Archive | February 2015

The start of yet another battle

Sitting outside the doctors rooms I thought my heart was going to beat right out of my chest. My mouth and throat were so dry, I battled to swallow. My palms were sweaty and I’m pretty sure my pulse rate was through the roof. If there was ever somebody that was in the throes of a flight or fight response, it was me. Except that flight was not an option for me…I had no choice but to remain and stay the course no matter how ugly it turned out to be.

Eventually sitting opposite the doctor at his desk, my head and body had become ice cold, my ears were ringing and everything just seemed to be happening in slow motion. Getting up to go and look at the scan on screen, I thought my legs were going to buckle underneath me. There is was…the hot spot clear as day…the little blighter that was causing so much trouble and angst.

Much to my relief, my doctor said that he didn’t think that chemotherapy would be necessary this time around, but that he was definitely going to suggest radiation. That I could do. Just the thought of having to do chemotherapy yet again was enough to send me into the depths of despair. Since the cancer was so close to the surface, my doc wanted to send me to another private hospital where there was an excellent surgeon that could remove some of the cells from this tumor, whilst doing the minimum amount to damage to the surrounding tissue and prevent any scaring. This was our chance to see if I would perhaps test positive for treatment with Herceptin. I had tested negative for it in the past, but I’d been told this could always change. This testing would be very important for me, because I knew without even having to be told, that it was my best chance at a cure. In general we also just wanted to see how the cancer was behaving. My doc was very puzzled that the hormone therapy had stopped working for me so abruptly. I think he knew even then what was really happening, but saw how frightened I already was and didn’t want to send me into outright panic mode.  He also knew how I felt about my already existing porto-cath scar on my chest that was a real eye sore, and assured me that this doctor would be very careful to prevent further damage. Upon meeting this other surgeon when the day arrived for my procedure, my mind was set at rest. He had a wonderful bedside manner and although I was only sedated and not under anesthetic while he set about retrieving the cells, I hardly felt anything and today you cannot even see where he went in. After resting for a couple of hours  after the procedure, I was able to go home.

It was then time to start the radiation. Since it was in the middle of the girls summer vacation and we couldn’t go back home to South Africa for obvious reasons, they wanted to travel in the car with me everyday when I went for my sessions. Unfortunately the best facility with the most precise and advanced equipment was 250km away in another town, but what choice did I have? I was determined that I was going to fight this and my girls were determined that they would be by my side every step of the way too. For two weeks everyday, they made the most wonderful company and distraction in the car, as we laughed and chatted the whole way to sessions and back again. I was relieved beyond measure when the sessions at last came to a close. Driving for nearly 3 hours only to lie on a table for 10 minutes and then having to drive back the same distance again with just about no rest in between caught up with me thick and fast. Lying in bed the night after the last session, I cried and cried into the early hours of the morning. My poor little girls. They should have been enjoying a lovely holiday in their home country, playing outside in the fresh crisp air with the dogs at their grandparents house, or frolicking around without a care in the world whilst jumping through the waves in the sea. Instead they’d chosen to endure these arduous daily journeys with me in the cramped car, with nothing but desert sand and the occasional camel as passing scenery and not once did they moan.  Having barely made it into teenage hood, they made a pact between the three of them to help me get through this no matter what it took.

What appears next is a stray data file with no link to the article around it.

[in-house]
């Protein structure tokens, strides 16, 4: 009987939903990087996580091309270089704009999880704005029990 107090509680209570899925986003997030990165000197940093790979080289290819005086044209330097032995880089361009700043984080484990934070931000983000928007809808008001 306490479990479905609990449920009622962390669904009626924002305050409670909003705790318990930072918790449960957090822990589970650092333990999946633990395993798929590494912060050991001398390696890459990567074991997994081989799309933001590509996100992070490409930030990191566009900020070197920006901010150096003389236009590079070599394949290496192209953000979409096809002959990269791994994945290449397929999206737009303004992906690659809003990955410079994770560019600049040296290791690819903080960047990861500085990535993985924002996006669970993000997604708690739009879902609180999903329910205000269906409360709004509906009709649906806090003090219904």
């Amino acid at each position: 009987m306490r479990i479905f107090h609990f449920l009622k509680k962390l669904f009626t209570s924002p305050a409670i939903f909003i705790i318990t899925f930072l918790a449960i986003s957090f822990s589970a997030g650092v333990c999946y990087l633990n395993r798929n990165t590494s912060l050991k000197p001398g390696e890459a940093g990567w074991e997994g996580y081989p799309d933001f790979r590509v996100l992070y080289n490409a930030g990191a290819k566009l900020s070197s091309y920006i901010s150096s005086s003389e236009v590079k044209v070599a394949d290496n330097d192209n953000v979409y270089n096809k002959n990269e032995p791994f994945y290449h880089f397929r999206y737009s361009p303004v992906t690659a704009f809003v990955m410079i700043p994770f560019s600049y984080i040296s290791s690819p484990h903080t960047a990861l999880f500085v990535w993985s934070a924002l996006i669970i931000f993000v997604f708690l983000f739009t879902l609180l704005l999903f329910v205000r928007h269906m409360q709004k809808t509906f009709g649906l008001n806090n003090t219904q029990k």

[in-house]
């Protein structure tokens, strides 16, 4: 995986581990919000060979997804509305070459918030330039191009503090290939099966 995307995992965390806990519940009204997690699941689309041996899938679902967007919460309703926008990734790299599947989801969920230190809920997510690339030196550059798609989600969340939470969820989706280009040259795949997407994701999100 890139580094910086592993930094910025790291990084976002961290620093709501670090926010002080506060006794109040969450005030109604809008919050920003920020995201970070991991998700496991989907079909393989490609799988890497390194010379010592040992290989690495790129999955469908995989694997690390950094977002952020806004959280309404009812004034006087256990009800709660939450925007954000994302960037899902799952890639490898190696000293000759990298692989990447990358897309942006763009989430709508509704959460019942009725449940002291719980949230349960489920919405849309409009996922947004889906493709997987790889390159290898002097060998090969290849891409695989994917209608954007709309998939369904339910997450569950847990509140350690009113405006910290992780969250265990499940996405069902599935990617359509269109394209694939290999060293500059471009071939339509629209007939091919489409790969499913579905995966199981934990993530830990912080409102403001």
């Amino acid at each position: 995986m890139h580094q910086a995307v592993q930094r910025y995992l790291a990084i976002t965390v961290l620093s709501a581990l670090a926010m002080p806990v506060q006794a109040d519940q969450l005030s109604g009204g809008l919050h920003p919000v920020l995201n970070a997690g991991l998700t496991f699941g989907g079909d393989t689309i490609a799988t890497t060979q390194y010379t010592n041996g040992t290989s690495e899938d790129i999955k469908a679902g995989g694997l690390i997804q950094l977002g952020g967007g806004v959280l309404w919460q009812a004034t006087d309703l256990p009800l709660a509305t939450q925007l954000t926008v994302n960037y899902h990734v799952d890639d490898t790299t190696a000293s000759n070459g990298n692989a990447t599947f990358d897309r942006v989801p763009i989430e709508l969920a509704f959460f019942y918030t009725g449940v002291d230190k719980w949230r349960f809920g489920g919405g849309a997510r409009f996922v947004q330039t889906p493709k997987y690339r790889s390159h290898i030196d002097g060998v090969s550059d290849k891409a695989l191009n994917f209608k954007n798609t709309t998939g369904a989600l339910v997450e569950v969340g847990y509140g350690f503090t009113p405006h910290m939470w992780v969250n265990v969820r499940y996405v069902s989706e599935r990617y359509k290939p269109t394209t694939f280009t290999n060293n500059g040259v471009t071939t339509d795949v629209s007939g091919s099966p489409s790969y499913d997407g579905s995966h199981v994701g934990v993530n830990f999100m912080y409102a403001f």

the girls 2012

My three angels.

I realized at that moment more acutely than ever before in my life, that things really do happen for a reason and that I had been gifted three very understanding, loving and giving little souls for a reason. My precious girls…words can never in a million years describe how much I love and admire them!

This entry was posted on February 25, 2015.

Back to square one.

on the wine farm

Enjoying our holiday in Cape Town, December 2012.

my family

My precious family.

It was June of 2013, and I had been stable for 3 years and hoped to remain so for as long as I could. It had been 4 days since having a routine CT scan to check that all was well. Reaching this stage in your journey with breast cancer is an achievement in itself, but anybody in my position also knows that there is a price that comes with that. You are permanently teetering on a knifes edge and it takes all your energy and resources to keep your emotions in check…to not let your imagination run away with you and constantly imagine the worst. It is so easy to sink into a black hole that has very slippery walls, making it very difficult to crawl out of. It’s a daily challenge beating back the anxiety and depression whilst looking forward and focusing on the positive light that is in front of you. Once you have been diagnosed with cancer your body is no longer a friend, it becomes the enemy within…you lose all your faith in it’s ability to protect you from the outside world and to keep you safe and alive. Excuse the cliché, but you really do hold your breath and wait for the other shoe to drop.